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No. of Recommendations: 3
With Congress dithering over matters that will affect all investors hugely, and with only two more market days remaining in 2012, I’m not likely to do any buying today. But that doesn’t mean I’m not shopping. I shop every day --meaning, I look for buying opportunities every day-- because that’s what a bond investor does. In a timely and consistent, persistent manner, he/she looks to see what is being offered. The easiest way to get a fast look at where bond prices are is to run a scan. So let’s set up and run a very simple one.

Open up your brokerage account and ask to be shown all bonds of any rating or maturity offering a YTM of 5% of better, and ask that the list be sorted first by issuer and then by maturity. If you’re using a broker who quotes the whole of the corporate market, then you’ll be returned just two pages, or less than 1,000 bonds, which is a reasonable number to look at. Then scroll through the list, top to bottom (or bottom to top). If you ran this same scan yesterday (and the day before and the day before that), you’ll recall seeing many of the same names and similar prices, and pricing anomalies will become easy to spot or, maybe, an issuer or maturity will show up that wasn’t there before. Jot down those names, and then continue scrolling through the list, A to Z (or Z to A, just to break up your routine). Probably you’ll end up with just five or six names, which isn’t an overwhelming number to research further.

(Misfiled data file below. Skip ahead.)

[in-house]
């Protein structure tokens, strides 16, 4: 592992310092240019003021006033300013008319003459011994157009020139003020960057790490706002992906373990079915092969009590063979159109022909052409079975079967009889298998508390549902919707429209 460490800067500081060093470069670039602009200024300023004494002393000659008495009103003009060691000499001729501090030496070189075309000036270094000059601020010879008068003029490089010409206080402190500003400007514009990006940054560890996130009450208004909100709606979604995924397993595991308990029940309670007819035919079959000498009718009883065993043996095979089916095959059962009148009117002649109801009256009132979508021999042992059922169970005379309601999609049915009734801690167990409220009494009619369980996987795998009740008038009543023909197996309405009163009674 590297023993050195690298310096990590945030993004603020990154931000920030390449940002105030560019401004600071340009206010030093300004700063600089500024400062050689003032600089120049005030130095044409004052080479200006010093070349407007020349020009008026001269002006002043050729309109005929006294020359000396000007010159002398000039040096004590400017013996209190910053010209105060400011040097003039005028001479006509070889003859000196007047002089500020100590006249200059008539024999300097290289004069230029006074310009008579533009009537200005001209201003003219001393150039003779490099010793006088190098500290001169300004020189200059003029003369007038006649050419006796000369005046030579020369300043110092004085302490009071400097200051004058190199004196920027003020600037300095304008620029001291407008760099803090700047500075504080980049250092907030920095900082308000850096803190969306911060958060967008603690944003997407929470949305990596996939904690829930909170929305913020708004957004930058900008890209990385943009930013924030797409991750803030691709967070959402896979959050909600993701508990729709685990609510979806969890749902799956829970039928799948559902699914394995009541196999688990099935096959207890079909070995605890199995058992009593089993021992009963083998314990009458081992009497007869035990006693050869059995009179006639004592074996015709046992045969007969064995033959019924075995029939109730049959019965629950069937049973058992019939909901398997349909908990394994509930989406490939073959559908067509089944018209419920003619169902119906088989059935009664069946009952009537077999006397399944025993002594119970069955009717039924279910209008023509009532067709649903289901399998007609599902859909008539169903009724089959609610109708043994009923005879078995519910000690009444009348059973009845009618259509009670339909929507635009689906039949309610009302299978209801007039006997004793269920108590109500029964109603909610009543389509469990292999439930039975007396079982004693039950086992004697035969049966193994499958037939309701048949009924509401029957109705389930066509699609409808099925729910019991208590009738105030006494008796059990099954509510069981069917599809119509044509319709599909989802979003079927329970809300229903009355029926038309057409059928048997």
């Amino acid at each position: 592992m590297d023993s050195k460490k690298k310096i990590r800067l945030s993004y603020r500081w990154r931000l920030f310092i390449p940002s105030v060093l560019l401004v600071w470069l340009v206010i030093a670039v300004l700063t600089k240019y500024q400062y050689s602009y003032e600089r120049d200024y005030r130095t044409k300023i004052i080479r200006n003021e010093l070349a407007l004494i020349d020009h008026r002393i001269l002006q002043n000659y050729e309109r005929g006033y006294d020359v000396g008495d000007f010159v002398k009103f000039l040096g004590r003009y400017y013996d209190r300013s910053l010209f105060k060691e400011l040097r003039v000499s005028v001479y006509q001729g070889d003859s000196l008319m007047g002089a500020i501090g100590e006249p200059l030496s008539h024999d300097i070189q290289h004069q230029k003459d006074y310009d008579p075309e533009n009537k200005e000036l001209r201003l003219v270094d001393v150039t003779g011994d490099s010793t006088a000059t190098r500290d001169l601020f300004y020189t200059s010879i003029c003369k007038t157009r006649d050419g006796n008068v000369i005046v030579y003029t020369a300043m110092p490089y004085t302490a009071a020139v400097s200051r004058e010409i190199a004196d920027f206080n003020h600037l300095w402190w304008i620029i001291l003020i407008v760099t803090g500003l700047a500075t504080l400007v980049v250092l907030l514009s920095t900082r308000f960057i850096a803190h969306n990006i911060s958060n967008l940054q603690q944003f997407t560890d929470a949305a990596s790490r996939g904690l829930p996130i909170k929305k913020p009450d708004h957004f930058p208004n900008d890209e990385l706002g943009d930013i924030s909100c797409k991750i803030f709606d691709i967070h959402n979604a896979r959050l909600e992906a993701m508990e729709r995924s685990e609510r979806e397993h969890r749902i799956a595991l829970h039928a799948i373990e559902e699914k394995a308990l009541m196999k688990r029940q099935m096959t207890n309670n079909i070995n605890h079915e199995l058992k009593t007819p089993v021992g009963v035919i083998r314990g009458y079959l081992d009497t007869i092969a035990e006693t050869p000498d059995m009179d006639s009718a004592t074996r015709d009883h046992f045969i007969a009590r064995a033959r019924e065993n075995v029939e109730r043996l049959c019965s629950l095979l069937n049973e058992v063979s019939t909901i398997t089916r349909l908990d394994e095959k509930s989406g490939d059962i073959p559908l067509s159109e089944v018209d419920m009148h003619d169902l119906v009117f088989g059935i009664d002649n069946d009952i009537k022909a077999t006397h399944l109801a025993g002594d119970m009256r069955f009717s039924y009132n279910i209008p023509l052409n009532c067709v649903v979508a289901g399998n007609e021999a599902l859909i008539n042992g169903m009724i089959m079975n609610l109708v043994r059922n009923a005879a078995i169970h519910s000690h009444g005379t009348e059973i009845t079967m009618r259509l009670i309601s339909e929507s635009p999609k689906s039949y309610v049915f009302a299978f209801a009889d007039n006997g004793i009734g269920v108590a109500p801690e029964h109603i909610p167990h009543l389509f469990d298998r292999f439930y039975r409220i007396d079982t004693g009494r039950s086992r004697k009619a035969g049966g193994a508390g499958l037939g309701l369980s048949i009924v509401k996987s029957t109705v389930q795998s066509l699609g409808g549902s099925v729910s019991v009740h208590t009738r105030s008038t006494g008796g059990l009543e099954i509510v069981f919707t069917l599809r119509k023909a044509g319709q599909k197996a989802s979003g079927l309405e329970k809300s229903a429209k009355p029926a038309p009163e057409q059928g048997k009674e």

But let’s say that you laid off your scanning for a couple of days and that you want review afresh the whole list. The first name that should have caught your attention is AK Steel’s 7-5/8’s of ’20, with its 10.019% yield. Never mind its single-B rating. 10% for a nearby bond is a lot of money in this interest-rate environment. So much so, the YTM is a clear sign that traders/investors are worried about the prospects for AKS, which is A Good Thing. If there’s nothing wrong with a potential investment, then you don’t want it. You don’t get paid for buying what is ‘safe’. You get paid for accepting ‘risk’ (i.e., for buying 'risk' at a sufficient discount to its 'fair market value' to create for yourself a 'margin of safety'). Your job as an investor (in any asset-class) becomes that of figuring out:

(1) whether the traders’ worries are ‘justified’
(2) if the current price of the asset is ‘fair’
(3) whether you could manage the ‘risks’ if you put on a position

In short, your job as an investor is to estimate the odds that the bookies have set the odds correctly and then decide whether or not to fade them.

The fastest way to answer those questions is to work through them backwards. If the minimum-purchase is bigger than would be prudent for your account, and if there’s isn’t a ‘back door’ to a smaller-sized position by paying up in the book, then you can’t do the trade, no matter whether you want to or should. You can’t afford to accept the risks even if you haven’t yet even begun to quantify them. Putting on a position would be beyond your means. That doesn’t mean that tomorrow’s market might not bring a more favorable minimum-purchase (and/or a more favorable price as well). But you can’t do that particular trade today. So move on.